The Screwtape Letters is the most engaging account of temptation, and triumph over it, ever written.
(P)2006 Blackstone Audio Inc.
"Lewis' satire is a Christian classic....[his] take on human nature is as on-target as it was when the letters were first published in 1941." (Library Journal)
In the interests of full disclosure, let me say that I love C. S. Lewis. His apologetics helped my wife and I keep our sanity in the Episcopal Church and he was among the galaxy of writers who lead us toward the Catholic Church. His scholarly works are a delight to anyone interested in medieval literature. His slim guide to Paradise Lost is indispensible to a satisfying understanding of that poem. Oddly, I have never dipped into his fiction to any great extent, though I did have a third grade teacher who read us chapters from The Lion, the Witch and the Wardrobe.
So when I didn’t enjoy Screwtape as much as I thought I would, I was perplexed. How could I not revel in Lewis’ customarily incisive separation of modern misperceptions from the ancient perceptions, insanity from sanity, the comfortable lie from the uncomfortable truth? Fittingly, it was Lewis himself who explained my dilemma.
Truth be told, he didn’t much like this book either. His confession appears in his short introduction to the last chapter of this recording, “Screwtape Proposes a Toast”. This exercise in what he calls “diabolical ventriloquism” proved to be something he could write with the greatest of ease, but with the least enjoyment. “Though it was easy to twist one’s mind into the diabolical attitude” he writes, “it was not fun—or nor fun for long.” The “strain” of writing this book produced what he calls “a sort of spiritual cramp”. “It almost smothered me before I was done. It would have smothered my readers if I had prolonged it.”
Now I didn’t feel so bad. My reactions to Screwtape’s correspondence tallied with their author’s. I, too, felt that spiritual cramp. An overwhelming sense of the relentlessness of sin, an airless, trapped feeling that verges on claustrophobia. While Lewis was aware of this problem with his book, he was even more painfully aware of his inability to solve it.
Ideally, he admits, the book should have included Arch-angelical advice to the “patient’s” guardian angel. “Without this, the picture of human life is lopsided.” (A fine example of British understatement, that.) The problem is one of style. “[F]or the style would really be part of the content. Mere advice would be no good. Every sentence would have to smell of heaven”. In today’s world it was “a book no one could write”, for “even if you could write prose like Traherne’s, you wouldn’t be allowed to, for the canon of ‘functionalism’ has disabled literature for half its functions.”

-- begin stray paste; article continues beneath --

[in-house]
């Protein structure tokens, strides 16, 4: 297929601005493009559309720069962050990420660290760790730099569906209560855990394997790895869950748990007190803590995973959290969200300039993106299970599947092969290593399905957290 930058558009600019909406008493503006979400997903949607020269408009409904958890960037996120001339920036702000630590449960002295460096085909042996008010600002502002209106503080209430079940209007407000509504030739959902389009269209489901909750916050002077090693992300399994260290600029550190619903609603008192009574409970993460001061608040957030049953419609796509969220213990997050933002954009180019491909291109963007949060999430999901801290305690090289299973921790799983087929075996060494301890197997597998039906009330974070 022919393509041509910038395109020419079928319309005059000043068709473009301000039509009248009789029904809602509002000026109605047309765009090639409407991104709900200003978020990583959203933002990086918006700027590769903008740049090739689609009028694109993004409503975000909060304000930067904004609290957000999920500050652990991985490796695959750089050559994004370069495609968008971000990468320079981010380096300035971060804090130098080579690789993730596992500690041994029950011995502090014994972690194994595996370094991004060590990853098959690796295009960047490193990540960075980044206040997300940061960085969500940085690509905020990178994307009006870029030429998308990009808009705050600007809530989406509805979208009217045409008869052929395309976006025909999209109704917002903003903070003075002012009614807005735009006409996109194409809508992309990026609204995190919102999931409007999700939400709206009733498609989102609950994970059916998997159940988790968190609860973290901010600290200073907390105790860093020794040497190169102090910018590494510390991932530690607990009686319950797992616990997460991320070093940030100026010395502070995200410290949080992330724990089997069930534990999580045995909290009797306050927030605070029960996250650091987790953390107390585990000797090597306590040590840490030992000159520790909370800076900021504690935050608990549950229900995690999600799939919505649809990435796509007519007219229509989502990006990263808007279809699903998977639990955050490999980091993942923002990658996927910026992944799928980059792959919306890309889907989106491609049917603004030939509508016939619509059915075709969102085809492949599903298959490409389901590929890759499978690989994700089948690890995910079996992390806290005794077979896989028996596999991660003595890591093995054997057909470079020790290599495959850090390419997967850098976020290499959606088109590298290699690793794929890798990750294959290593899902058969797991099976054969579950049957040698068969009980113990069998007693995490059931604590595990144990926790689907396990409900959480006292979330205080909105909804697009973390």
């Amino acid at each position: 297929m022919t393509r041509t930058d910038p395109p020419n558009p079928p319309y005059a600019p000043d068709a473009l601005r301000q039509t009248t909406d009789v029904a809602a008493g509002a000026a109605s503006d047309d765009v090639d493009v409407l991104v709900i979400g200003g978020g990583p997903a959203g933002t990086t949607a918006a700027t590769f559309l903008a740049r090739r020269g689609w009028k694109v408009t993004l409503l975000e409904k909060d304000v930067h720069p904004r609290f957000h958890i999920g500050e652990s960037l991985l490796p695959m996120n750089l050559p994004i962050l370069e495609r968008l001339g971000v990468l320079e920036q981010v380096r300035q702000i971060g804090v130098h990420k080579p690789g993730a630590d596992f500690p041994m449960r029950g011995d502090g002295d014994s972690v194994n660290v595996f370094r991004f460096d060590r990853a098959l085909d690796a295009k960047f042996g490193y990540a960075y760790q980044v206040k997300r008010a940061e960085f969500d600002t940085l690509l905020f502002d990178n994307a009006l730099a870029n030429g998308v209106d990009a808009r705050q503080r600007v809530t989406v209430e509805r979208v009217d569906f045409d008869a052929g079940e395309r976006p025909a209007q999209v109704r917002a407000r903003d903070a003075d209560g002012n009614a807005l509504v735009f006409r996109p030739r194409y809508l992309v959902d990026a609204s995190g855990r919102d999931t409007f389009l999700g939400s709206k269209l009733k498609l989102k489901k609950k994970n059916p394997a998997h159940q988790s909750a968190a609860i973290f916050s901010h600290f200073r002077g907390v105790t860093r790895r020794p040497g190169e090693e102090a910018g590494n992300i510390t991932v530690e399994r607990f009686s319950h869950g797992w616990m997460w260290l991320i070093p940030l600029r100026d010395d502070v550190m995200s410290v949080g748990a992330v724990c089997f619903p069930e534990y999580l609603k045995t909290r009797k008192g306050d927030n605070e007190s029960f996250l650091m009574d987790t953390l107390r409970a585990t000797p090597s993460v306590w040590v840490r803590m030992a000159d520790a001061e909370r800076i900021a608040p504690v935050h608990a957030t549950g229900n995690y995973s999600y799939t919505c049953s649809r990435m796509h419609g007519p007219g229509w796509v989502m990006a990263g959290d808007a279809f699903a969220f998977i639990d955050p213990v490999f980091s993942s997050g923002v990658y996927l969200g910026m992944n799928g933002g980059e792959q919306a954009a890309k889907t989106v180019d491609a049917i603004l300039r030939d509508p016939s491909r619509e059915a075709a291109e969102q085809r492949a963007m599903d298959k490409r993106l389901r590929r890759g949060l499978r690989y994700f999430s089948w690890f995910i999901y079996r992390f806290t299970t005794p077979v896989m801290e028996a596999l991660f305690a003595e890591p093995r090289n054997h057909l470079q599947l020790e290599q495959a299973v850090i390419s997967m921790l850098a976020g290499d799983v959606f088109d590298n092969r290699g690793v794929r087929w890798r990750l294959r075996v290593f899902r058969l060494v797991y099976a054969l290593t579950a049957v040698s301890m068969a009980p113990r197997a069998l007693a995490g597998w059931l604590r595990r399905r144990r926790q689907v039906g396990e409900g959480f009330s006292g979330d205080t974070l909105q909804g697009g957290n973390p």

A typically telling insight, combining faith and reason and scholarship and a complete and easy familiarity with the greatest writers—all delivered without pride or pomposity. All the things that make Lewis such a treasure to read and reread.
So, while I am grateful to Audible for offering this as a Daily Deal for a mere $1.95, and Ralph Cosham does a fine job as reader, I can’t give this one all the stars I thought I would. And, based on the evidence, I think Lewis would agree.
Incredible book. Highly recommended. What Lewis does in this book is unravel and expose the human being.... He shows how people think, and reveals the types of sins present in our hearts, even the sins that we are blind to. I've been a Christian for about 10 years, and I'd consider this book to be one of the few MUST READS for every believer.
This is C.S. Lewis's classic tale of the travails of an apprentice tempter as he tries to lead his charge to Perdition.
Truly original story, I listened and was in awe. If you don't know of the story, it is well worth the credit. In my top ten. A true classic.
C.S. Lewis must have been exceptionly strong to view devils as giving praise for evil doing without it taking a tool on himself. He protrays the cunning devices of the advarsary with skill. A definate re-listen.
A very solid reading of a wonderful book. I would recommend it to anyone who's a fan of C.S. Lewis and has an idea of the things he wrote other than the Chronicles of Narnia. I'm not saying anything against the Chronicles of Narnia--I love them. But for those expecting a fantasy novel, you'll not find it here.
My name is Laz O. I'm a firefighter. I enjoy listening to books on tape. I've been hooked since the first one. Enjoy!
Excellent audiobook. C.S. Lewis is reportedly one of the best Christian apologetics of the 20th century. Interestingly, the preface talks about how he came about the idea of how infernal spirits think. I thought it was original, but in Milton's Paradise Lost, that author does the same. I've listened to this book countless times. Awesome listen. The narrator speaks with an English accent, and I find myself envisioning C.S. Lewis reading it to me.
In an odd way this book should be highly recommended for any Christian. Not only is it though provoking about the work of tempters, but it gives an idea of how evil thinks and tries plan to cause one to stumble through various vices and sins. The ending in a way is somewhat historical, especially how Screwtape would scold his nephew for each failure as it gets closer to it.
Such an amazing description of how we can be fooled by the enemy, most often in subtle ways, sometimes in blatant ways. All believers should give this a hard listen and use it to strengthen our discernment.
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